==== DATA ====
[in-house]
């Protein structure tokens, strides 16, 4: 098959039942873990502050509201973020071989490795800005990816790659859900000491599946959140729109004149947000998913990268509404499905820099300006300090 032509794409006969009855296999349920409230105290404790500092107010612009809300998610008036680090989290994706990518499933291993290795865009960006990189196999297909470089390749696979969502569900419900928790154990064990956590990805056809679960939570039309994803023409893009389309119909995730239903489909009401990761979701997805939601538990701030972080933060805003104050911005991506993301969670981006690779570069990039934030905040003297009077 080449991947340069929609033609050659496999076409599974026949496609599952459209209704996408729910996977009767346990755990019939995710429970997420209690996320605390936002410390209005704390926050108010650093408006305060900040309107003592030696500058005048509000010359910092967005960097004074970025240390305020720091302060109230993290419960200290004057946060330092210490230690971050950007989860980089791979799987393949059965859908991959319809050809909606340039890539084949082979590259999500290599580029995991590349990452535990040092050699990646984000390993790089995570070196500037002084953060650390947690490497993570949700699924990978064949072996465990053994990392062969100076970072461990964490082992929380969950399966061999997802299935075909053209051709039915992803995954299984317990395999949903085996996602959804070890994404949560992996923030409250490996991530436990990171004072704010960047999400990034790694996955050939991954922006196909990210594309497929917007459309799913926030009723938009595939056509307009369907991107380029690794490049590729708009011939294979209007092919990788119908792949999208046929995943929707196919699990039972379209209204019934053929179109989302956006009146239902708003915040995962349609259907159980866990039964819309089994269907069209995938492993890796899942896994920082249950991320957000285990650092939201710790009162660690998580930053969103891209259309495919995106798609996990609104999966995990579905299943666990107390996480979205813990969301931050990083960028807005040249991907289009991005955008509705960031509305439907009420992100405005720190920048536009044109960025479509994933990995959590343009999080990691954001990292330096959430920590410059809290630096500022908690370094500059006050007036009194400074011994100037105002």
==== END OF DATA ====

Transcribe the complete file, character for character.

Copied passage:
[in-house]
């Protein structure tokens, strides 16, 4: 098959039942873990502050509201973020071989490795800005990816790659859900000491599946959140729109004149947000998913990268509404499905820099300006300090 032509794409006969009855296999349920409230105290404790500092107010612009809300998610008036680090989290994706990518499933291993290795865009960006990189196999297909470089390749696979969502569900419900928790154990064990956590990805056809679960939570039309994803023409893009389309119909995730239903489909009401990761979701997805939601538990701030972080933060805003104050911005991506993301969670981006690779570069990039934030905040003297009077 080449991947340069929609033609050659496999076409599974026949496609599952459209209704996408729910996977009767346990755990019939995710429970997420209690996320605390936002410390209005704390926050108010650093408006305060900040309107003592030696500058005048509000010359910092967005960097004074970025240390305020720091302060109230993290419960200290004057946060330092210490230690971050950007989860980089791979799987393949059965859908991959319809050809909606340039890539084949082979590259999500290599580029995991590349990452535990040092050699990646984000390993790089995570070196500037002084953060650390947690490497993570949700699924990978064949072996465990053994990392062969100076970072461990964490082992929380969950399966061999997802299935075909053209051709039915992803995954299984317990395999949903085996996602959804070890994404949560992996923030409250490996991530436990990171004072704010960047999400990034790694996955050939991954922006196909990210594309497929917007459309799913926030009723938009595939056509307009369907991107380029690794490049590729708009011939294979209007092919990788119908792949999208046929995943929707196919699990039972379209209204019934053929179109989302956006009146239902708003915040995962349609259907159980866990039964819309089994269907069209995938492993890796899942896994920082249950991320957000285990650092939201710790009162660690998580930053969103891209259309495919995106798609996990609104999966995990579905299943666990107390996480979205813990969301931050990083960028807005040249991907289009991005955008509705960031509305439907009420992100405005720190920048536009044109960025479509994933990995959590343009999080990691954001990292330096959430920590410059809290630096500022908690370094500059006050007036009194400074011994100037105002």